Radiopharmaceuticals are oral or injectable forms of radiation that are sometimes used during medical imaging tests. If you are referred for a PET scan in San Antonio , a radiopharmaceutical will be administered before your test. The dose of radiation is low and is safe for most people. Before your test, your doctor will weigh the risk of the test versus the benefits of having it, so you can feel confident that taking the radiopharmaceutical is worthwhile. Here are the facts you need to know about the use of radiopharmaceuticals during medical imaging.
Radiopharmaceuticals leave your body quickly.
During a PET scan, you will take a form of radiopharmaceutical called FDG. FDG is a form of glucose that is radioactive. It is highly controlled and tested for safety and has a half-life of about 110 minutes. As a result, the body expels it quickly. The majority of the FDG completely decomposes in the body, and the rest is removed through urine. Unlike some forms of radioactive medicine, there is no need to be sequestered from your family to protect them from radiation. Approximately 90% of the FDG will be gone from your body before you leave the testing center.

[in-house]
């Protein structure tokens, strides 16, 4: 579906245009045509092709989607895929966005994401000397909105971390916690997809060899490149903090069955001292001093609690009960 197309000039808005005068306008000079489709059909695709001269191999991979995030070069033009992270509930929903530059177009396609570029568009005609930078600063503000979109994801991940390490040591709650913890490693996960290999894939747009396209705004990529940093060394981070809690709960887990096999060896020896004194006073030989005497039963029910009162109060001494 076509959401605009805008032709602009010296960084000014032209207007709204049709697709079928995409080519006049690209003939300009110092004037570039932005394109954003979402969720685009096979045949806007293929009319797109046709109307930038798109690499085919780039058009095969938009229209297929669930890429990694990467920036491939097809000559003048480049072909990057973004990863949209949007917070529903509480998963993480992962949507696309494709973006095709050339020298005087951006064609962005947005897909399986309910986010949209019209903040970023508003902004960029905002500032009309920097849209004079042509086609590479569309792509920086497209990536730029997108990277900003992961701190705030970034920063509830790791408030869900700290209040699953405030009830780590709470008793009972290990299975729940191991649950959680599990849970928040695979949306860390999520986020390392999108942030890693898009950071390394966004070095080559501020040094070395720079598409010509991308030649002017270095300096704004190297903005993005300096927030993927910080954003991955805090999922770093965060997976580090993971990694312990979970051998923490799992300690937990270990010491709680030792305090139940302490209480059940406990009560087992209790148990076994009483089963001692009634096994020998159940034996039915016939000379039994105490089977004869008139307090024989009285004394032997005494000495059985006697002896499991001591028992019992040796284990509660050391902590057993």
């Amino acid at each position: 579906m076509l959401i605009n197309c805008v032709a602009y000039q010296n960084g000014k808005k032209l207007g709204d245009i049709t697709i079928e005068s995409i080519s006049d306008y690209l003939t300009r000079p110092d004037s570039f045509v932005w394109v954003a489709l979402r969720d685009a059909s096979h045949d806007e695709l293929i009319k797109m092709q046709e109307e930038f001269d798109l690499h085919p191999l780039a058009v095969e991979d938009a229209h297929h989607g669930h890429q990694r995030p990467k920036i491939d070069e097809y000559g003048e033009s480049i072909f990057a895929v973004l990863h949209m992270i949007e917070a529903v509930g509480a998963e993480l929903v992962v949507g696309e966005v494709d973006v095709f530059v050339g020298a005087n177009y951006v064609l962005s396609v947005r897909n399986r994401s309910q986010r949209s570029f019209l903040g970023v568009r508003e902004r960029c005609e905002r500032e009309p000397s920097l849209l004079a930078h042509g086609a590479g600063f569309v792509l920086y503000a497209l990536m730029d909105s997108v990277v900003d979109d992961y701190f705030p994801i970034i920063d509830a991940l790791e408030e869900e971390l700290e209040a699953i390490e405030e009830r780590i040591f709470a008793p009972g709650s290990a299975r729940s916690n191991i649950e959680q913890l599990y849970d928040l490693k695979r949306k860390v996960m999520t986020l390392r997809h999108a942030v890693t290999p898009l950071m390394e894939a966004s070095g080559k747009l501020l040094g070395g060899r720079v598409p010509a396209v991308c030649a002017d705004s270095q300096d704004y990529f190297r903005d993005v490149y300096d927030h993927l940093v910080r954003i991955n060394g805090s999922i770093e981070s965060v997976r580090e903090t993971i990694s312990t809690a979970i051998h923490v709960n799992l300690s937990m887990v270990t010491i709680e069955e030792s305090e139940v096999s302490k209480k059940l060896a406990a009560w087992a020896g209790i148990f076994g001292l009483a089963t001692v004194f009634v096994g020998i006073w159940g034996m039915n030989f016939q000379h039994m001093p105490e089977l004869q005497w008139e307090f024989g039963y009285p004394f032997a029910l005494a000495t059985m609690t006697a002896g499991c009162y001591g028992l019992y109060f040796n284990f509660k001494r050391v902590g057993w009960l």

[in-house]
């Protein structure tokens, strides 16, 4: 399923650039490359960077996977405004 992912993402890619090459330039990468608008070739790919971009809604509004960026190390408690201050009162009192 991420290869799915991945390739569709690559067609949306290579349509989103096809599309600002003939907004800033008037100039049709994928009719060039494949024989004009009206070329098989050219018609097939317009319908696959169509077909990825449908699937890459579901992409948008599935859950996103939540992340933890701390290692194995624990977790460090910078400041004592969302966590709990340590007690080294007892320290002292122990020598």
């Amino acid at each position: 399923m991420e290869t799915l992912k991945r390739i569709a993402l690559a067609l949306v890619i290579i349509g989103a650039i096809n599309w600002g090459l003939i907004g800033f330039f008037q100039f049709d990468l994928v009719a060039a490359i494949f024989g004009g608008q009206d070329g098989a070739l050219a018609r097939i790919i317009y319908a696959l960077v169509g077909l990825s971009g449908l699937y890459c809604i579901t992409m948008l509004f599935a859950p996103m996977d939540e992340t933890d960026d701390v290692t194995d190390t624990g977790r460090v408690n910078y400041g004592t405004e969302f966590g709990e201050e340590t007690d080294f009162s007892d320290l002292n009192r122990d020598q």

The radiopharmaceutical is absorbed by the organ being tested.
During a PET scan, the radiopharmaceutical that is administered is absorbed by the organ your doctor wants to examine. This makes the organ easier to see and helps to highlight any abnormalities. If you have cancer, using a radiopharmaceutical also allows your doctor to see if a tumor is active, rather than just seeing the structure of it, as you can on other imaging tests.
Some patients cannot use radiopharmaceuticals.
In some cases, allergies prevent patients from being able to use radiopharmaceuticals. You may also not be able to use them during breastfeeding or if you are on medications that could trigger a dangerous interaction. Typically, radiopharmaceuticals are safe during pregnancy, but your doctor will make the decision based on your specific health needs.